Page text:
Can you believe, 1 whole year has passed since GDPR was introduced?!
We still get a lot of questions about it so we thought we’d give our social followers the opportunity to ask us their GDPR questions as part of our latest competition.
And you didn’t let us down! We received some fantastic questions on the subject which we’ve compiled in this handy infographic.
Scroll to the bottom for even more great GDPR Q&As.
More of your GDPR questions answered
Q. What does GDPR stand for? – Jess
The General Data Protection Regulation
Q. Are companies allowed to sell my information under GDPR? – Amy
As a general rule, a company can only sell their marketing list if they have the consent of the listed individuals to do so. Other businesses will only be able to use the list for recorded calls, texts or emails if the people on the list have specifically consented to receive that type of message from that specific company.
Q. What’s the most common mistake businesses make under GPDR? – Kerry
Letting staff use their own computers is one of the biggest mistakes.
Letting staff use their own laptops and devices for work purposes allows unencrypted customer and employee personal data to be stored at home. This article is worth a read for more info.
Q. What happens if GDPR is breached? Are there fines? Can you request your personal data be erased from companies? – Laura
If a company is found guilty of breaching GDPR there are two levels of fines to cover companies of various sizes/turnover…
- Up to €10 million, or 2% annual global turnover – whichever is higher; or
- Up to €20 million, or 4% annual global turnover – whichever is higher.
To answer your second question, yes you can.
you can ask for your personal data to be deleted when, for example, the data the company holds on you is no longer needed or when your data has been used unlawfully.
Q. What happens to data collected before GDPR was introduced? I’m still unsure about that. Also, if someone holds your data are you entitled to ask them to remove it? – Becki
It all depends on how consent to collect your data was handled before GDPR. If it complies with the new regulations, a company can still handle this data and use it (if you gave permission). Otherwise the data would need to be collected again.
To answer your second question, yes you can.
you can ask for your personal data to be deleted when, for example, the data the company holds on you is no longer needed or when your data has been used unlawfully.Q. When will it come to effect or does this now depend on BREXIT?? – Rosie
GDPR came into effect just over a year ago on 25th May 2018, and although the UK will be leaving the EU imminently (we think!), the GDPR will still have an impact. The EU Regulation already reaches beyond the EU. International companies across the globe with any EU citizens as customers will need to be aware of their new legal obligations and comply to avoid fines.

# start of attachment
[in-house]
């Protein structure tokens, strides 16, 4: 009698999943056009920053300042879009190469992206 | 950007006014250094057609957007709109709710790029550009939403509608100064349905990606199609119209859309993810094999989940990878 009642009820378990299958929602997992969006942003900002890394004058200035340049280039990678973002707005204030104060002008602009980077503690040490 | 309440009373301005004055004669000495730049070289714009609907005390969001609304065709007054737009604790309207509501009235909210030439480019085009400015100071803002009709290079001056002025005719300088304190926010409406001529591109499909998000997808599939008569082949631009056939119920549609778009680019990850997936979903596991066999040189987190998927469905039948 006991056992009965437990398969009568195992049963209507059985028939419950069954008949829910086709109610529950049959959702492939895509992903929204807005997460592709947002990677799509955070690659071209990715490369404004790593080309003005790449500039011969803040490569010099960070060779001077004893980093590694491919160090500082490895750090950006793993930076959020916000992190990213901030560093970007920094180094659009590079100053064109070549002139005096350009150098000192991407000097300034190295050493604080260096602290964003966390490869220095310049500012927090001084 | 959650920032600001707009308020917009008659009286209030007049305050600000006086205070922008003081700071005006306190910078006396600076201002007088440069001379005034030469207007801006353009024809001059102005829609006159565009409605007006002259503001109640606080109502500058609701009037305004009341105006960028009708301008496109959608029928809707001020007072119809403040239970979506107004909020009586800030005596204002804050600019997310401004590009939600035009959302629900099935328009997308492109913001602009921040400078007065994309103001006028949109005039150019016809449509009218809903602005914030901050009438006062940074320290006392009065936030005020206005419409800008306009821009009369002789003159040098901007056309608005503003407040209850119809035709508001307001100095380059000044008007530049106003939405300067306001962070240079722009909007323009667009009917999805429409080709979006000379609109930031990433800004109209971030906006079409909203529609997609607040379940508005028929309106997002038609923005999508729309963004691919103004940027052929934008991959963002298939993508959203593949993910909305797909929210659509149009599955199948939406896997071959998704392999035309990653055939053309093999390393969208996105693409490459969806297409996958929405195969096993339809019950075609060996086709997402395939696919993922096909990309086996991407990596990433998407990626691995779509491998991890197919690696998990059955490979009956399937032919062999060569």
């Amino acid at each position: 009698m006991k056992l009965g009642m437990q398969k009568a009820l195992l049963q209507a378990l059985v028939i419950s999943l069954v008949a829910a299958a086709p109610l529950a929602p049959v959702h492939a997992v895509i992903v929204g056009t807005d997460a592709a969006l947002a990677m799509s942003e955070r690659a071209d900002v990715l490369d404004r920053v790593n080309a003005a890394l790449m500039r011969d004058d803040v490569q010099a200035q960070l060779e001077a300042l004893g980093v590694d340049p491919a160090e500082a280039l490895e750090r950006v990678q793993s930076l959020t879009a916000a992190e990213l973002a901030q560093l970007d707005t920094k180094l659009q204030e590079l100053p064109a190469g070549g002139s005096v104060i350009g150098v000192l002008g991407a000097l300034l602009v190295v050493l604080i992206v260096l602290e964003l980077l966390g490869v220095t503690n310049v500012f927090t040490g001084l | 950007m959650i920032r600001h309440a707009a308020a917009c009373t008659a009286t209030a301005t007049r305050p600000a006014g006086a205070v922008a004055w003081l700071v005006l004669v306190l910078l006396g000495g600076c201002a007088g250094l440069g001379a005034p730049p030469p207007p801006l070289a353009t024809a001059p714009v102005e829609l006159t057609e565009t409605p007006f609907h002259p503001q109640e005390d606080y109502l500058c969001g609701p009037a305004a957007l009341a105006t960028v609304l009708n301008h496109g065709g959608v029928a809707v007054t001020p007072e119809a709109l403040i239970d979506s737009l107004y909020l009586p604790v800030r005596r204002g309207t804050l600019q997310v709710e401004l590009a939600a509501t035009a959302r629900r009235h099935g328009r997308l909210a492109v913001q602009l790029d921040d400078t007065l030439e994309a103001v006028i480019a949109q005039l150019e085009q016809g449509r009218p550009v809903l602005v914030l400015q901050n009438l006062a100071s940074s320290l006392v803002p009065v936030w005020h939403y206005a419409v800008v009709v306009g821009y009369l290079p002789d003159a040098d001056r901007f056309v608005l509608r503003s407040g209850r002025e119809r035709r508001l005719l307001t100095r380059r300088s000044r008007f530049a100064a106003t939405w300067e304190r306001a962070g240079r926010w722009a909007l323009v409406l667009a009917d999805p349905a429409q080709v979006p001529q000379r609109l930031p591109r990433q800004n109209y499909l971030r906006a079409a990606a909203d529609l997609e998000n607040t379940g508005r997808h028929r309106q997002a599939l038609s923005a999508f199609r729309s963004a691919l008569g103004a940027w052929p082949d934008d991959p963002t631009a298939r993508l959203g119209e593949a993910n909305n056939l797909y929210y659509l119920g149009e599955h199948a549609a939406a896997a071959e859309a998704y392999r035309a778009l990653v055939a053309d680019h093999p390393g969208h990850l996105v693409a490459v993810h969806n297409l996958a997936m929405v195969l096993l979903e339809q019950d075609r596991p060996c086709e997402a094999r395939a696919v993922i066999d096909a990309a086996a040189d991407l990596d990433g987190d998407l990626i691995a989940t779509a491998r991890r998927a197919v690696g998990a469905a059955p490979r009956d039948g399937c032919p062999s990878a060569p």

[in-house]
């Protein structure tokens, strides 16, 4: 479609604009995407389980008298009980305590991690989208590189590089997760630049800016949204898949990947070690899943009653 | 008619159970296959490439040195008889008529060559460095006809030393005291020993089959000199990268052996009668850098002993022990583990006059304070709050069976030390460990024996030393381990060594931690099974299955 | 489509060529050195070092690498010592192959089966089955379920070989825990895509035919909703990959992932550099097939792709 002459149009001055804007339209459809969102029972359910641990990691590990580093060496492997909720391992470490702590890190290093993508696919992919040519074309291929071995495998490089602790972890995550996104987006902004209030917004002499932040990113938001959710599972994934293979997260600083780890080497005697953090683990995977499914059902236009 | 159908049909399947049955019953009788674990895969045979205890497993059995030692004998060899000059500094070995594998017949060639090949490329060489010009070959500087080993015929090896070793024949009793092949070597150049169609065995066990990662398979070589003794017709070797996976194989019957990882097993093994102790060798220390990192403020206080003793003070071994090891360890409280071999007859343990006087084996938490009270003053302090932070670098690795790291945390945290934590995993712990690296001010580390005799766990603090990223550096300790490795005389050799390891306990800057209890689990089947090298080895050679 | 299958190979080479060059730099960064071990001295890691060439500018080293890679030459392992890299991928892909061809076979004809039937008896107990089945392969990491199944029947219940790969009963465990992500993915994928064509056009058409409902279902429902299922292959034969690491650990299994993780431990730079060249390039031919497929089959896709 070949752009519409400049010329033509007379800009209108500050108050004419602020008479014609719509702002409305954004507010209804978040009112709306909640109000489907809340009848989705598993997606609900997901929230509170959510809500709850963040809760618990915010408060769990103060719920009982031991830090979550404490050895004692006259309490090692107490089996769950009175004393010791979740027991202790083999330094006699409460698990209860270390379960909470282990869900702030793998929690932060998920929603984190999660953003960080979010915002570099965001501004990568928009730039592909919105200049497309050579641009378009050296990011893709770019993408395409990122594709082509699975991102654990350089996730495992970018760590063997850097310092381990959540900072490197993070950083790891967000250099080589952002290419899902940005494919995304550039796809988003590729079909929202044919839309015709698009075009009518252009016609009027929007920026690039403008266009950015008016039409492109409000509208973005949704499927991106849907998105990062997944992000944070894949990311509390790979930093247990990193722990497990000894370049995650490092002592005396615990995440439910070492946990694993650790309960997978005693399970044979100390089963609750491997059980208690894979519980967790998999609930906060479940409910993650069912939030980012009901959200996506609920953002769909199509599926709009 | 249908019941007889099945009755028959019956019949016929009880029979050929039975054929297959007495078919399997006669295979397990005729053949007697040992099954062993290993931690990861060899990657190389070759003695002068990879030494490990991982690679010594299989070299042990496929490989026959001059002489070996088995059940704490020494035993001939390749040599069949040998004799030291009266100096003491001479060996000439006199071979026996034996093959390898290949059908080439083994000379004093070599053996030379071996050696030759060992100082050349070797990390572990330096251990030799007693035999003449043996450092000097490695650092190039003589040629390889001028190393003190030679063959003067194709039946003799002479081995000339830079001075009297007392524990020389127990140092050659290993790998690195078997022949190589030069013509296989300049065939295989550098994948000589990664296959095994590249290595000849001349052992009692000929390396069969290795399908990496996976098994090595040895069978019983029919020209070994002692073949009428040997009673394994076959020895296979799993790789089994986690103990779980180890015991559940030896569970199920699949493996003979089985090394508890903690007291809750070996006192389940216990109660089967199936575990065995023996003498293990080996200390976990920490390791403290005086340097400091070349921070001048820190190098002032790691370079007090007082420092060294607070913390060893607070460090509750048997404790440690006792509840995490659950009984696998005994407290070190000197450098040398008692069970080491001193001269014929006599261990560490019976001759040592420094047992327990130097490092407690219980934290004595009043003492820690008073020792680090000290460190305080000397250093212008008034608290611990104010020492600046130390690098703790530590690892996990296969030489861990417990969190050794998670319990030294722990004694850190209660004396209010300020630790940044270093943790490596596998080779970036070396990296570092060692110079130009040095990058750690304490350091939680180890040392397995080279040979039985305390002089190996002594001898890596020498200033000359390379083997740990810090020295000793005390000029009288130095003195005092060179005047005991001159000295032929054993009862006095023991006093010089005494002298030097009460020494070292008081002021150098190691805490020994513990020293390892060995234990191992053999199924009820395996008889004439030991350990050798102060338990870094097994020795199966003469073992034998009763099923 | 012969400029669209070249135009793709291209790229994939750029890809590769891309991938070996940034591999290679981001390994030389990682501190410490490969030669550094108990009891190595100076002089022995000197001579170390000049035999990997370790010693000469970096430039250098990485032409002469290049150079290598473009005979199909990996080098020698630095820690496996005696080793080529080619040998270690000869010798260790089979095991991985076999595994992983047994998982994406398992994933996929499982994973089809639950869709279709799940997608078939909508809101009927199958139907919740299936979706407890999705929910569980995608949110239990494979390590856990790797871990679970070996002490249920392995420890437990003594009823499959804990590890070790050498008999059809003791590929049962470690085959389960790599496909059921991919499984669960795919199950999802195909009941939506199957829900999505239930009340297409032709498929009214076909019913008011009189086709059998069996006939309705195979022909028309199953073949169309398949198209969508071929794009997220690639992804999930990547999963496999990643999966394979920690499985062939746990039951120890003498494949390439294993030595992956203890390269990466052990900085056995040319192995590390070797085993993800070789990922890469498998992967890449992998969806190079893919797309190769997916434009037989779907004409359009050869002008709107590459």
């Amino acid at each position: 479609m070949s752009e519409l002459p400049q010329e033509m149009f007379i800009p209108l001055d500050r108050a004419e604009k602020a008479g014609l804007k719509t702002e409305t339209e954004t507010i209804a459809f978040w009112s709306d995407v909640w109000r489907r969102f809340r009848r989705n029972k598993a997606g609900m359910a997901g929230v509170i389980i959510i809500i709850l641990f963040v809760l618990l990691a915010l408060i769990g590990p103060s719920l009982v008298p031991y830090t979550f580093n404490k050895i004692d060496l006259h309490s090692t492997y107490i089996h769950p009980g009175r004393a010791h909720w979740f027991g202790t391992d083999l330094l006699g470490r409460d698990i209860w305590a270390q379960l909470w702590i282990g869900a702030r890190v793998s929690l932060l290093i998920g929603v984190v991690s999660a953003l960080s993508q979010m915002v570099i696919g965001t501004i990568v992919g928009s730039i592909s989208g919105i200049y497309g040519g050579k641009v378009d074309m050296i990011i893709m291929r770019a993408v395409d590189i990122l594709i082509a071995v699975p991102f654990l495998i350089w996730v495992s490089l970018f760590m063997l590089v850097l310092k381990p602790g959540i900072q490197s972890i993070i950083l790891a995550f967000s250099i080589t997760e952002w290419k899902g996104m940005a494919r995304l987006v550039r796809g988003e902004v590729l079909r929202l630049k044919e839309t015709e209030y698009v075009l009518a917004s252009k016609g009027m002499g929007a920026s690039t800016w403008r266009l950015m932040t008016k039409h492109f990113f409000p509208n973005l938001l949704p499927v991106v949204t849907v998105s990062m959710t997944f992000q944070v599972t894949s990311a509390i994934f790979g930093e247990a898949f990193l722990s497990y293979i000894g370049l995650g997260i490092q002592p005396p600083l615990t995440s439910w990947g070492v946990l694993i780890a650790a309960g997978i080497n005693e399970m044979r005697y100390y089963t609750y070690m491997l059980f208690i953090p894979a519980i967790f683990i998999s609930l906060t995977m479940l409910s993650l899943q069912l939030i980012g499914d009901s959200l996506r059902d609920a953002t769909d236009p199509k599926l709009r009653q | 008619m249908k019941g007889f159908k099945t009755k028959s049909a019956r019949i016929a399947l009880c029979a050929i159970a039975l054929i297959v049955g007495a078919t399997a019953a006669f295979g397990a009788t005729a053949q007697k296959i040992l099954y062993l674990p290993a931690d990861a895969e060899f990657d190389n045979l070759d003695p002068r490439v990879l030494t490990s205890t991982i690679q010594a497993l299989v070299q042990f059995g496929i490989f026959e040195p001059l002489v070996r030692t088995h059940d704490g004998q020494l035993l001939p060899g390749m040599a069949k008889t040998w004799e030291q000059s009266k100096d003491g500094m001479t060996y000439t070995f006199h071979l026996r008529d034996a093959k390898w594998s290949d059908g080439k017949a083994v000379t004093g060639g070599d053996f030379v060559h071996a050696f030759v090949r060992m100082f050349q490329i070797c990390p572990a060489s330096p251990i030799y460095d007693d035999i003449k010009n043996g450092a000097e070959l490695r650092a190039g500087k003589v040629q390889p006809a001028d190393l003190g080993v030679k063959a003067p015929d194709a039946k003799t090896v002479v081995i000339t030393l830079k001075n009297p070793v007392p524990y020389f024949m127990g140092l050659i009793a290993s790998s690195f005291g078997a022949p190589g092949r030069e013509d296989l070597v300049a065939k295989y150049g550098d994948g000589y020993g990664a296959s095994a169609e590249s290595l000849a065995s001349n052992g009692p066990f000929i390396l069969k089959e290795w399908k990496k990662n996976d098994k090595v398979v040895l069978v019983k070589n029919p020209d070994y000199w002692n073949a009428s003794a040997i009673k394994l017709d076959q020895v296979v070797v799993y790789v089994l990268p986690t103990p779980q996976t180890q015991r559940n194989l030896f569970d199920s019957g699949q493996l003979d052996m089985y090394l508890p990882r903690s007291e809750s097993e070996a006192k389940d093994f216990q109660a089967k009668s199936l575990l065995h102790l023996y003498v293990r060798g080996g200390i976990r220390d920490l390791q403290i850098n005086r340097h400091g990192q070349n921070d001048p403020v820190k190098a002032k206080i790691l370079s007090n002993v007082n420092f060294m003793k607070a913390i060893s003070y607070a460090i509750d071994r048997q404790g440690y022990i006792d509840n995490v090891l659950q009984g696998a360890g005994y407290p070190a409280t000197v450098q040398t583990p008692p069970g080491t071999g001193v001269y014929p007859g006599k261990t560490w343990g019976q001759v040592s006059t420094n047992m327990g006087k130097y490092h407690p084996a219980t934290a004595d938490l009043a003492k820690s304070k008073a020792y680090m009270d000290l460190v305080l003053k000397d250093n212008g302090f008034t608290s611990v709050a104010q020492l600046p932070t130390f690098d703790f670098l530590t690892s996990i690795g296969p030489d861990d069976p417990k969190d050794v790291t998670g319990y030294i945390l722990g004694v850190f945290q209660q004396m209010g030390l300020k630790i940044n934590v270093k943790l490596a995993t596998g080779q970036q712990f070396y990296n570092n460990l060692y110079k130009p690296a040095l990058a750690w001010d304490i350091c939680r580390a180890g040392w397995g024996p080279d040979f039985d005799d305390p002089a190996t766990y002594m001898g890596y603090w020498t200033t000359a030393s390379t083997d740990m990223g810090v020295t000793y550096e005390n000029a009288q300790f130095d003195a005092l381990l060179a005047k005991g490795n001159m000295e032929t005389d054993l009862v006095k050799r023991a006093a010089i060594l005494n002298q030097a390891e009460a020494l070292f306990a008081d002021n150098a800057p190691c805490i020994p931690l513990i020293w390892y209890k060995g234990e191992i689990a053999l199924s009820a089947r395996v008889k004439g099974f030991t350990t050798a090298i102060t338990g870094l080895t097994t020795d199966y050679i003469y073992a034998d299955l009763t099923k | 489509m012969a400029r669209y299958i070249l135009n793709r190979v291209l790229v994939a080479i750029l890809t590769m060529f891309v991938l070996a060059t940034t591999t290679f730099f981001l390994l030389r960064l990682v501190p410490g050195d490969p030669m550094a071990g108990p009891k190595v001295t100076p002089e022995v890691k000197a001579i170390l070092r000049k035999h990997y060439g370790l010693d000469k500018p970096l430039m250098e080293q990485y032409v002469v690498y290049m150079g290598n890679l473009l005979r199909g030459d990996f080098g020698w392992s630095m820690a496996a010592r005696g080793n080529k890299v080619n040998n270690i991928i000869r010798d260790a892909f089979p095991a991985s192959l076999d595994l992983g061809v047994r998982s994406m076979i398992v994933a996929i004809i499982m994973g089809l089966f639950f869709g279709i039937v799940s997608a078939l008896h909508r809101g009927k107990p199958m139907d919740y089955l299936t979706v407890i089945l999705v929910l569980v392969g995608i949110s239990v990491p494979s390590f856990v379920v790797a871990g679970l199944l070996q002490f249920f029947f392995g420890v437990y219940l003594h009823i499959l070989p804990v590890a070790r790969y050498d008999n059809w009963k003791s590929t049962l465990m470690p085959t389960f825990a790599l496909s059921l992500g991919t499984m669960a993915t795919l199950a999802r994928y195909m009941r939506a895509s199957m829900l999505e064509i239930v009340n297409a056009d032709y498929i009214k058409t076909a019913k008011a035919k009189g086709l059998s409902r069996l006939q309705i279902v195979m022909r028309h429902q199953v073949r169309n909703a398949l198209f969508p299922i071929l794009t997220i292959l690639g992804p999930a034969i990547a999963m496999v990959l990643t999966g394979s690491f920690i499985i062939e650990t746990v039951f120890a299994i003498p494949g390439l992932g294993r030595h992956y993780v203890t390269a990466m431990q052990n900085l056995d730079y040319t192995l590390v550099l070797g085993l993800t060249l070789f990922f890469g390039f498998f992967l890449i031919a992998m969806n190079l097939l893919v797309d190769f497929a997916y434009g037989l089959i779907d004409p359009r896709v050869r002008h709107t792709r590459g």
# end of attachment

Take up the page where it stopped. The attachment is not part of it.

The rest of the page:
Q. With the new GPDR rules I thought PI and accident calls would stop. How comes these types of cold calls are allowed to continue? – Natalie
Businesses can still cold call and comply with GDPR… as long as their call falls under ‘legitimate interest’. That basically means the company can justify its reason for contacting you. We found this article which explains more.
Q. What can a consumer do if they believe that GDPR rules have been broken? – Cheryl
You have a few different options if you think your data has been breached.
This article sums up your options nicely.
Q. Why should I even be bothered about GDPR… Isn’t it just more red tape? – Claudia
Although GDPR many feel like more red tape, it does benefit all of us ultimately as it gives us back control of our own personal data.
It’s also not to be ignored as any company, big or small, will have to comply with new regulations regarding the secure collection, storage and usage of personal information. What’s more, violations will be met with some pretty hefty fines.
Q. How do I check a company does not breach GDPR? – Eileen
It’s difficult to find a definitive list of companies who have breached GDPR.
But our best advice would be to be aware of your own personal data and if you ever suspect a company is using your data when you haven’t given them the right consent to, you have a few options which you can read up on in this handy article.
Q. Is my information safe with GDPR? – Deborah
Your information should be better protected under the GDPR. At its core, GDPR is designed to give us all more control over our own personal data.
And companies should be complying with the new regulations to better protect your data and only use where the correct consent has been provided.
Q. What information does the GDPR apply to? – Mary
The GDPR applies to ‘personal data’, which means any information relating to an identifiable person.… name, address, email, phone number, gender, to name a few!
If you found this article useful and work in mail marketing, you might want to take a look at our Direct Mail and GDPR FAQs.